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For those categorized as high-risk of contracting COVID-19, it’s important to take all precautions when staying healthy and getting prepared. Those with higher risk of getting very sick from COVID-19 are, older adults 65+, pregnant women, and people with pre-existing medical conditions (i.e. diabetes, cancer, heart, respiratory and cardiovascular disease, immunodeficiency, etc.).1

Take Action

To reduce the risk of contracting illness, take precautions such as stocking up on supplies, staying home if you can, and most importantly practice social distancing. Some supplies to keep in the household are, enough groceries to last you a few weeks, cleaning supplies, personal care products and extra medications (contact your healthcare provider to discuss options). Preventative actions such as washing hands with soap for at least 20 seconds, avoid touching facial areas, especially nose eyes and mouth, don’t shake hands and avoid non-essential travel. If COVID-19 reaches your community consider new ways to distance yourself between other people, such as having food and grocery items delivered instead of leaving the house.1

Remember not to overstock and deplete resources from your surrounding community. Take only what you really need.

Have a Plan

If you fall under the high-risk category, it is important to have a plan if you contract COVID-19. First, consulting with your health care provider is the most important. Make sure to have an idea of where to go and what to do if you start showing symptoms. Also stay in touch with friends, family, and neighbors in case you need to ask for help. If you start showing symptoms, stay home and call your doctor, they will help take care of you and determine whether you can begin recovering from home or need emergency help.2 Seek medical attention immediately if you show any of the symptoms in the box below. With the spread of COVID-19 happening quickly its important to stay updated on your community news and take extra precautions if it reaches your area, especially if you are high-risk. Unfortunately, we know that having a chronic health condition can increase a patient’s risk. We are here to support all our members in their time of need. Tria Health’s pharmacists are here to talk with patients about their risk factors and ways they can mitigate risk. Members, please know you can call our help desk at 1.888.799.874.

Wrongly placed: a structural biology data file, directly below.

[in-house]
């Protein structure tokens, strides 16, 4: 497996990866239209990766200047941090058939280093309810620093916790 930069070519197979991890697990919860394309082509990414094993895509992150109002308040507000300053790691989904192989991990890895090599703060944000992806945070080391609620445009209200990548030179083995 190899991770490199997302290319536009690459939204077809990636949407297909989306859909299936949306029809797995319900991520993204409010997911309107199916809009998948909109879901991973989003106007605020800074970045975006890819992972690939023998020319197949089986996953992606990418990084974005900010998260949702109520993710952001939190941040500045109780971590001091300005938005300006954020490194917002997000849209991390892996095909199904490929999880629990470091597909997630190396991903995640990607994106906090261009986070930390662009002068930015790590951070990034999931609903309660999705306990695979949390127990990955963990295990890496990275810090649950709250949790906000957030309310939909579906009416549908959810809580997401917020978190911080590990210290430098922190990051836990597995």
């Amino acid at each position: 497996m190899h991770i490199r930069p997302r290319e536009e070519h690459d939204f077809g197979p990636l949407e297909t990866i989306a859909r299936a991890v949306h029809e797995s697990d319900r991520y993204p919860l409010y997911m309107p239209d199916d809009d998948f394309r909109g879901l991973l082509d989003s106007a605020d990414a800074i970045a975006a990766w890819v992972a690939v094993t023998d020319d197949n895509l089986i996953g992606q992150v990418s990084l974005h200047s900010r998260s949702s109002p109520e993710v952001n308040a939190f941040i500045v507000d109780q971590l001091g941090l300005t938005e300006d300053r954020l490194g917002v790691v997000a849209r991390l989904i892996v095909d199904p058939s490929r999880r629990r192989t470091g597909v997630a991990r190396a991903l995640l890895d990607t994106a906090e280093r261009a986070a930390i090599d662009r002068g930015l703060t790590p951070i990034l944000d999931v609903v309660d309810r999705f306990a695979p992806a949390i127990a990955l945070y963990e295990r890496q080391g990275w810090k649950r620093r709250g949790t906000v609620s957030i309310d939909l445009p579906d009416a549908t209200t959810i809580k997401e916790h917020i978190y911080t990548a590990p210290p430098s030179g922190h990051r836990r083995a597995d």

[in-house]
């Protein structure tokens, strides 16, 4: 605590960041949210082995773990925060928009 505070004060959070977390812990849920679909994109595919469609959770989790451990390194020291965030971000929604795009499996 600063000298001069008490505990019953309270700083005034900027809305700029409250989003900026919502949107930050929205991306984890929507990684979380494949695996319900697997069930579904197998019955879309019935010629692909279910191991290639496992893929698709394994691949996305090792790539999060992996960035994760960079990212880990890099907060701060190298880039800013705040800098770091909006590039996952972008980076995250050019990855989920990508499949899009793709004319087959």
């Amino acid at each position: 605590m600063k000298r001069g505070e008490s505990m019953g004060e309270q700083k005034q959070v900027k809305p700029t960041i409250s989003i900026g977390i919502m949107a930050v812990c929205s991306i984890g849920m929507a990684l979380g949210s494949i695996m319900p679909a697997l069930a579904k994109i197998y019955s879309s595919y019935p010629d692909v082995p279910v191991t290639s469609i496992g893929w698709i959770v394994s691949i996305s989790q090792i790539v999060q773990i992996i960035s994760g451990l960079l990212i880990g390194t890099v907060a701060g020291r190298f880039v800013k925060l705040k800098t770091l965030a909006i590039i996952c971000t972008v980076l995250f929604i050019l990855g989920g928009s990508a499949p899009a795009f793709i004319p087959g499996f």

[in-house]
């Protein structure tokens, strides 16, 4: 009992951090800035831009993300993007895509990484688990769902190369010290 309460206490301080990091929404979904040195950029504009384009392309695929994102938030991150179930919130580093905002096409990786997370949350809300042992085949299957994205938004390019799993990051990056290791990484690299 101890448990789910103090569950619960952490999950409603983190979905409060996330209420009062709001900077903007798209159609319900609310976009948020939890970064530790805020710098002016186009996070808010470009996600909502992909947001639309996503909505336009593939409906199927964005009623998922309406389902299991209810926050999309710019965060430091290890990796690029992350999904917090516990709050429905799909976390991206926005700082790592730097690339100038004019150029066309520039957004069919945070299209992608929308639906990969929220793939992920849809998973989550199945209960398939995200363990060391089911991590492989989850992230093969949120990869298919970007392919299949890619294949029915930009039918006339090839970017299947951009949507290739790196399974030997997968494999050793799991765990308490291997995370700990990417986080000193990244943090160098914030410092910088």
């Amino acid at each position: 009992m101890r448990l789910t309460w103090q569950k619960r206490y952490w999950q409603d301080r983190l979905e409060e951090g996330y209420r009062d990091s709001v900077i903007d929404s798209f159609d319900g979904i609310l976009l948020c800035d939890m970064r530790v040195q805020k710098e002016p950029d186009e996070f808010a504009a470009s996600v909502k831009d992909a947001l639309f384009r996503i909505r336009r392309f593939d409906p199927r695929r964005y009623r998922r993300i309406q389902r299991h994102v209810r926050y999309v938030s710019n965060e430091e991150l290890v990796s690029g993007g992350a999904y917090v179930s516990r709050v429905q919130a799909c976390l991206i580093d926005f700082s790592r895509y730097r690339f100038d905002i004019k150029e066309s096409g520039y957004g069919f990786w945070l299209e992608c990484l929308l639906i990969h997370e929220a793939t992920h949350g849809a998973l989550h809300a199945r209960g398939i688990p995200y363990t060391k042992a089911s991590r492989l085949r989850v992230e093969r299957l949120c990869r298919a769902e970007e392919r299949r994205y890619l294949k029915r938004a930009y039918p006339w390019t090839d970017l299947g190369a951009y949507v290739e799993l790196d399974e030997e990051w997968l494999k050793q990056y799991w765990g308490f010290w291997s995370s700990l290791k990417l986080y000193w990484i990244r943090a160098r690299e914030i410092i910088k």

Image Source: CDC.gov

The President’s Coronavirus Guidelines for America: 15 Days to Slow the Spread

Sources:

  1. https://www.cdc.gov/coronavirus/2019-ncov/specific-groups/high-risk-complications.html
  2. https://www.cdc.gov/coronavirus/2019-ncov/specific-groups/get-ready.html

COVID-19: The Important Details

Image Source: CDC/Unsplash

What is COVID 19?

COVID-19, better known as the coronavirus, is a respiratory disease that was first detected in China and has now spread to more than 100 regions internationally, including the United States. The virus itself is called the “SARS-CoV-2” and the disease is called “coronavirus disease 19” (abbreviated “COVID-19”)1. Symptoms can occur 2-14 days after exposure and include fever, cough, and shortness of breath. The reported illnesses have seen mild symptoms to severe illness and even death has been confirmed. Since symptoms can vary per patient it is important to consult your medical provider if any immediate changes happen regarding your health.

Who is most at risk?

Based off early information released from China those at a higher risk include, older adults, pregnant women, people who have a serious chronic medical condition (i.e heart disease, diabetes, lung disease, immunodeficiency, etc.) and people living in a long-term care facility or nursing home.2

How is it spreading?

It is thought that the viruses main form of transmission is person-to-person, within 6-feet, through respiratory droplets produced when an infected person coughs or sneezes and are inhaled into the lungs of the healthy person. The second possible way a person can get the coronavirus is by touching an infected surface then touching their eyes, nose, or mouth.3  To ensure the declining spread of coronavirus please practice social distancing, good hygiene, and avoid discretionary travel.

How can Tria Help?

Since Tria Health provides chronic condition management, many of our patients are at a higher risk for COVID-19, so our pharmacists have been actively educating engaged patients on risk factors and the importance of prevention techniques. For members that have not engaged with Tria Health, but are at a higher risk, Tria Health is providing additional communication and outreach to stress the importance of good health management and the fact that our pharmacists can be a valuable resource. And, as always, our help desk is available to all members. We are committed to assisting members with any questions they may have about their medications, risk factors or ways they can mitigate their risk.

Sources:

  1. https://www.cdc.gov/coronavirus/2019-ncov/cases-updates/summary.html
  2. https://www.cdc.gov/coronavirus/2019-ncov/faq.html#basics
  3. https://www.cdc.gov/coronavirus/2019-ncov/prepare/transmission.html?CDC_AA_refVal=https%3A%2F%2Fwww.cdc.gov%2Fcoronavirus%2F2019-ncov%2Fabout%2Ftransmission.html